Adams et al v. Roanoke Companies Group, Inc. et al, No. 1:2007cv00686 - Document 191 (N.D. Ga. 2009)

Court Description: ORDER DENYING (1270 in 1:07-md-01804-TWT) MOTION to Sever Plaintiffs' Claims Or, In The Alternative, Motion for Separate Trials (Adams 1:07-cv-00686), DENYING (64 in 1:07-cv-00686-TWT) MOTION to Sever Plaintiffs' Claims Or, In The Alternative, Motion for Separate Trials filed by Aerofil Technology, Inc., Home Depot U.S.A., Inc., Roanoke Companies Group, Inc. Signed by Judge Thomas W. Thrash, Jr on 7/21/09. Associated Cases: 1:07-md-01804-TWT, 1:07-cv-00686-TWT(dr)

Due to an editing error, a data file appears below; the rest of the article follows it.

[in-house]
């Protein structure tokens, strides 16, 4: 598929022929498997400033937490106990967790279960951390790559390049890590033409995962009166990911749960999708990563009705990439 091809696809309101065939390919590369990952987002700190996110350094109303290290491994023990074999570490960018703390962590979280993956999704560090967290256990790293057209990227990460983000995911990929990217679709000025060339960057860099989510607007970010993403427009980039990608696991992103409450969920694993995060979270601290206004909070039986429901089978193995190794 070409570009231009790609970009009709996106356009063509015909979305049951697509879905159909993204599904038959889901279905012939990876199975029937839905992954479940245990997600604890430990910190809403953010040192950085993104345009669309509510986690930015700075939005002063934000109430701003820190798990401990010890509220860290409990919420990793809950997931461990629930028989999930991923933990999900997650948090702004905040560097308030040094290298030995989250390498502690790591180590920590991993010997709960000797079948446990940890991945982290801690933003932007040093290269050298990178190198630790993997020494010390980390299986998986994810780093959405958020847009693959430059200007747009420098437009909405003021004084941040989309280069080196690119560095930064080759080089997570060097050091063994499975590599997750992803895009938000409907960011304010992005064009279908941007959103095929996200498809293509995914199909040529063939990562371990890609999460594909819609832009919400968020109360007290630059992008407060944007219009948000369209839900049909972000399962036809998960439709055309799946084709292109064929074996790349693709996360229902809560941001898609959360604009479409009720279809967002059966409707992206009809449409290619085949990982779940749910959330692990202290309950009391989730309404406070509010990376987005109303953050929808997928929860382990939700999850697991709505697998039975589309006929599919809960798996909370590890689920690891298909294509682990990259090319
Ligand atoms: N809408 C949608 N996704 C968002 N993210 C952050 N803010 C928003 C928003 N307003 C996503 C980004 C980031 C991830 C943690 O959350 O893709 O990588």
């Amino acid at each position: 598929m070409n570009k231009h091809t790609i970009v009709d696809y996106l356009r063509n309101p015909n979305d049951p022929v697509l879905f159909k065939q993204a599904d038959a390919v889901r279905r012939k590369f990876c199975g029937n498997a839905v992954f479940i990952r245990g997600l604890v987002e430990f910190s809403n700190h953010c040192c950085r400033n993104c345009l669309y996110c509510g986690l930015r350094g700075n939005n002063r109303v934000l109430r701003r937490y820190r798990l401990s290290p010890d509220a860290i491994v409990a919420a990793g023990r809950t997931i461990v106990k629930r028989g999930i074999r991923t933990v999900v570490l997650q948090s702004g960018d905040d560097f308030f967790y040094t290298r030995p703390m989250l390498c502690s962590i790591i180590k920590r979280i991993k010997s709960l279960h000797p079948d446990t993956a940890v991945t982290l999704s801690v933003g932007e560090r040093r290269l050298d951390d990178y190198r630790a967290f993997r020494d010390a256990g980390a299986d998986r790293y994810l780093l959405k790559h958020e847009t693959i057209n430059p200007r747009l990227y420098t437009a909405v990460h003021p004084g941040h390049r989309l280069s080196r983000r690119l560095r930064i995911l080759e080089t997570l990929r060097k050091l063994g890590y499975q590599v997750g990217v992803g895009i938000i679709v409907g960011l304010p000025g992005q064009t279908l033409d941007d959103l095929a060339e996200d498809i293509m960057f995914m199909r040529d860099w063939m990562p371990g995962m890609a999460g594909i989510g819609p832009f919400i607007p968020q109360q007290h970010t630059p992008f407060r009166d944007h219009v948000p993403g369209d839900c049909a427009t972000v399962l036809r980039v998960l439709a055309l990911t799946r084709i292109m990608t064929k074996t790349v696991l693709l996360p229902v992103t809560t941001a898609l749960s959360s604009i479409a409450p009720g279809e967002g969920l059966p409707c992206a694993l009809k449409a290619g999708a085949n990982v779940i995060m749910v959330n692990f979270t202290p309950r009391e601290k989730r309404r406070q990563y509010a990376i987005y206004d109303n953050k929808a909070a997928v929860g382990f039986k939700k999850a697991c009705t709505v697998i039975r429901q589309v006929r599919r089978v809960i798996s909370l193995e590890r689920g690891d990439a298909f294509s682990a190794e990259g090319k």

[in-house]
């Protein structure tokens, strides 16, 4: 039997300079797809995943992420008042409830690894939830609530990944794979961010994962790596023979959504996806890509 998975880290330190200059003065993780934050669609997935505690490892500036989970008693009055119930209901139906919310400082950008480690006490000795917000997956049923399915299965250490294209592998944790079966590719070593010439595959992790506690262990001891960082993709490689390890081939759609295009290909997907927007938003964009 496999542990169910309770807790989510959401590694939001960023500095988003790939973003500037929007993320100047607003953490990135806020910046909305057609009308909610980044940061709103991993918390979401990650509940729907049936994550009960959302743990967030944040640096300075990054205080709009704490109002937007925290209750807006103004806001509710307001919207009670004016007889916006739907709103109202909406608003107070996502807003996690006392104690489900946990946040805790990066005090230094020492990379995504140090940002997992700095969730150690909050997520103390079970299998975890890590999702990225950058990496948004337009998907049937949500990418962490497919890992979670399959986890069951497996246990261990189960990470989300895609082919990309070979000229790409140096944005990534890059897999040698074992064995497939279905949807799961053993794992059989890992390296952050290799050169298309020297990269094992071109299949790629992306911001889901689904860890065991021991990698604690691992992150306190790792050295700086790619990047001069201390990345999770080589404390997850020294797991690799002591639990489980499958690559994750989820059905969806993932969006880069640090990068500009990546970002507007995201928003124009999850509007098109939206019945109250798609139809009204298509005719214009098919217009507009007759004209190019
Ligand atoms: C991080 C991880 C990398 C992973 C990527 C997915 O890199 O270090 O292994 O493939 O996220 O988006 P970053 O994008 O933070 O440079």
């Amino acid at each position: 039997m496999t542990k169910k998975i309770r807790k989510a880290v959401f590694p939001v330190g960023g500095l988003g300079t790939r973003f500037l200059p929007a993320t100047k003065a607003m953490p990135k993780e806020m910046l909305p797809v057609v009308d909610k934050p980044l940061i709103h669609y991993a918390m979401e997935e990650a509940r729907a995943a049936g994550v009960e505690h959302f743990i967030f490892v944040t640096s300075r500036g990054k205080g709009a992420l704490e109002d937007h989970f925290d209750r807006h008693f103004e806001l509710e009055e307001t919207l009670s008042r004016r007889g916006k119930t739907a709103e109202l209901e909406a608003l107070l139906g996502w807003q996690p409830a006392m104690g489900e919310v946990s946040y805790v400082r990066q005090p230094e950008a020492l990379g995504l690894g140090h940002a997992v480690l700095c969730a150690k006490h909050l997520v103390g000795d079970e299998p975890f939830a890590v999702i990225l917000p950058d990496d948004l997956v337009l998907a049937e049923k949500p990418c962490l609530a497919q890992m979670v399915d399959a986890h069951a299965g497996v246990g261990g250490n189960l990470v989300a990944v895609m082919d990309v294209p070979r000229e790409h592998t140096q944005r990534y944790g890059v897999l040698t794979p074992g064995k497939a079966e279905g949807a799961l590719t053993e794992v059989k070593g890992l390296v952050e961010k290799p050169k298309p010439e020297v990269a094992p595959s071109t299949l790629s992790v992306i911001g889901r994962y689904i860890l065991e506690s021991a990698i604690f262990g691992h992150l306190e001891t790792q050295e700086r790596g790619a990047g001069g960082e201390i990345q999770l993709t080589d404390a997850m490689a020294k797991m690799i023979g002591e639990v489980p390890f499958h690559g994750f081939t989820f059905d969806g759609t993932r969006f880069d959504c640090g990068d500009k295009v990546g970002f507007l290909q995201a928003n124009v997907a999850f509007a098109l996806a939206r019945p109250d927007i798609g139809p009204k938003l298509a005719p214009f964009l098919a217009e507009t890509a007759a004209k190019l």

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Adams et al v. Roanoke Companies Group, Inc. et al Doc. 191 IN THE UNITED STATES DISTRICT COURT FOR THE NORTHERN DISTRICT OF GEORGIA ATLANTA DIVISION IN RE STAND ‘N SEAL, PRODUCTS LIABILITY LITIGATION MDL DOCKET NO. 1804 1:07-md-1804-TWT WALTER ADAMS, et al., Plaintiffs, v. CIVIL ACTION FILE NO. 1:07-CV-686-TWT ROANOKE COMPANIES GROUP, INC., now known as Britt, Inc., et al., Defendants. ORDER This is a personal injury case. It is before the Court on the Defendants’ Motion to Sever Plaintiffs’ Claims or, in the Alternative, Motion for Separate Trials [Doc. 64]. For the reasons set forth below, the Defendants’ Motion is DENIED. I. Background This is one of the personal injury cases involving the Stand ‘n Seal “Spray-On” Grout Sealer. Stand ‘n Seal was a consumer product used to seal ceramic tile grout in kitchens, bathrooms, and similar areas. The purported advantage of Stand ‘n Seal T:\ORDERS\07\Stand n Seal - MDL Cases\07cv686\mtsevertwt.wpd Dockets.Justia.com was that users could easily stand and spray the sealant onto the grout without the strain of using a brush and manually applying the sealant. The Plaintiffs say that the problems with Stand ‘n Seal began when the manufacturer changed its chemical components. Stand ‘n Seal was originally manufactured with a fluoropolymer chemical known as Zonyl 225.1 But from April to May 2005, and again in July 2005, the manufacturer of Stand ‘n Seal switched from Zonyl to a different fluoropolymer chemical known as Flexipel S-22WS. The Plaintiffs say that users of Stand ‘n Seal immediately began experiencing respiratory problems, such as chemical pneumonitis, from exposure to Stand ‘n Seal. By August 31, 2005, Stand ‘n Seal with Flexipel was recalled. In this case, the Plaintiffs are seven individuals who purchased and used Stand ‘n Seal. They all purchased the product in Georgia. The Plaintiffs assert claims for strict products liability, breach of warranty, and negligence against each of the companies involved in the manufacture, distribution, and sale of Stand ‘n Seal with Flexipel. The Defendants now move to sever the claims of each Plaintiff, or in the alternative, order separate trials for each Plaintiff. 1 Fluoropolymers are known for exceptional chemical resistance and hightemperature stability. The most commonly known fluoropolymer is probably the DuPont brand Teflon. Teflon is used in hundreds of products, including coating of non-stick frying pans. T:\ORDERS\07\Stand n Seal - MDL Cases\07cv686\mtsevertwt.wpd -2- II. Legal Standard “The question of joinder is purely one of procedure and is controlled by the federal rules.” Doyle v. Stanolind Oil & Gas, Co., 123 F.2d 900, 903 (5th Cir. 1941).2 Rule 20 provides that: Persons may join in one action as plaintiffs if: (A) they assert any right to relief jointly, severally, or in the alternative with respect to or arising out of the same transaction, occurrence, or series of transactions or occurrences; and (B) any question of law or fact common to all plaintiffs will arise in the action. Fed. R. Civ. P. 20(a)(1). “Plainly, the central purpose of Rule 20 is to promote trial convenience and expedite the resolution of disputes, thereby eliminating unnecessary lawsuits.” Alexander v. Fulton County, 207 F.3d 1303, 1323 (11th Cir. 2000), overruled on other grounds by, Manders v. Lee, 338 F.3d 1304, 1328 n.52 (11th Cir. 2003). Therefore, courts liberally interpret Rule 20. “It may comprehend a series of many occurrences, depending not so much upon the immediateness of their connection as upon their logical relationship.” Id. If joinder is improper, then “the court may at any time, on just terms, add or drop a party. The court may also sever any claim against a party.” Fed. R. Civ. P. 21. And, even if joinder is proper, “[f]or convenience, to avoid prejudice, or to expedite 2 In Bonner v. City of Prichard, 661 F.2d 1206, 1207 (11th Cir. 1981) (en banc), the Eleventh Circuit adopted as binding precedent all decisions the former Fifth Circuit rendered prior to the close of business on September 30, 1981. T:\ORDERS\07\Stand n Seal - MDL Cases\07cv686\mtsevertwt.wpd -3- and economize, the court may order a separate trial of one or more separate issues, claims, crossclaims, counterclaims, or third-party claims.” Fed. R. Civ. P. 42(b). III. Discussion The Plaintiffs are properly joined under Rule 20 and separate trials are not necessary. The Plaintiffs each assert a right to relief arising out of the manufacture, distribution, and sale of Stand ‘n Seal with Flexipel. Although the Plaintiffs purchased Stand ‘n Seal at different times and suffered different injuries, their claims rely on the same core allegation: aerosolized Flexipel is hazardous. This core allegation satisfies the requirement of a series of logically related transactions or occurrences and the requirement of a question of law or fact common to all plaintiffs. See Abraham v. Volkswagen of Am., Inc., 795 F.2d 238, 251 (2d Cir. 1986) (allowing joinder where plaintiffs all alleged “the faculty valve stem seal as a single defect”); Poleon v. General Motors Corp., Civ. No. 1999-127, 1999 WL 1289473, at *2 (D.V.I. Jan. 05, 1999) (allowing joinder where plaintiffs all alleged the “malfunctioning of the brake system and the failure of the air bag system to deploy” as the defect). This core allegation also distinguishes this case from the cases cited by the Defendants. See Saval v. BL Ltd., 710 F.2d 1027, 1031 (4th Cir. 1983) (denying joinder where plaintiffs “had not demonstrated that any of the alleged similar problems resulted from a common defect”); Coughlin v. Rogers, 130 F.3d 1348, 1350 (9th Cir. 1997) T:\ORDERS\07\Stand n Seal - MDL Cases\07cv686\mtsevertwt.wpd -4- (denying joinder where the plaintiffs “do not allege that their claims arise out of a systematic pattern of events”). The Defendants say that, even if joinder is proper, the Court should order separate trials for each Plaintiff. Because the Plaintiffs’ claims rely on the same core allegation that aerosolized Flexipel is hazardous, separate trials would require redundant testimony that is not in the interest of judicial economy. There is some risk of jury confusion and prejudice, but that risk is minimized by the straightforward nature of the Plaintiffs’ claims and the appropriate use of jury instructions. See Alexander, 207 F.3d at 1325 (“[T]he potential for prejudice was minimized because of the core similarities in [p]laintiffs’ claims.”); Hanley v. First Investors Corp., 151 F.R.D. 76, 80 (E.D. Tex. 1993) (“[The jury] will be instructed to keep each plaintiff’s claim separate, and to force each plaintiff to prove his or her claim and damages separately.”). In addition, a single trial will serve more effectively as a bellwether trial in this multidistrict litigation. IV. Conclusion For the reasons set forth above, the Defendants’ Motion to Sever Plaintiffs’ Claims or, in the Alternative, Motion for Separate Trials [Doc. 64] is DENIED. T:\ORDERS\07\Stand n Seal - MDL Cases\07cv686\mtsevertwt.wpd -5- SO ORDERED, this 21 day of July, 2009. /s/Thomas W. Thrash THOMAS W. THRASH, JR. United States District Judge T:\ORDERS\07\Stand n Seal - MDL Cases\07cv686\mtsevertwt.wpd -6-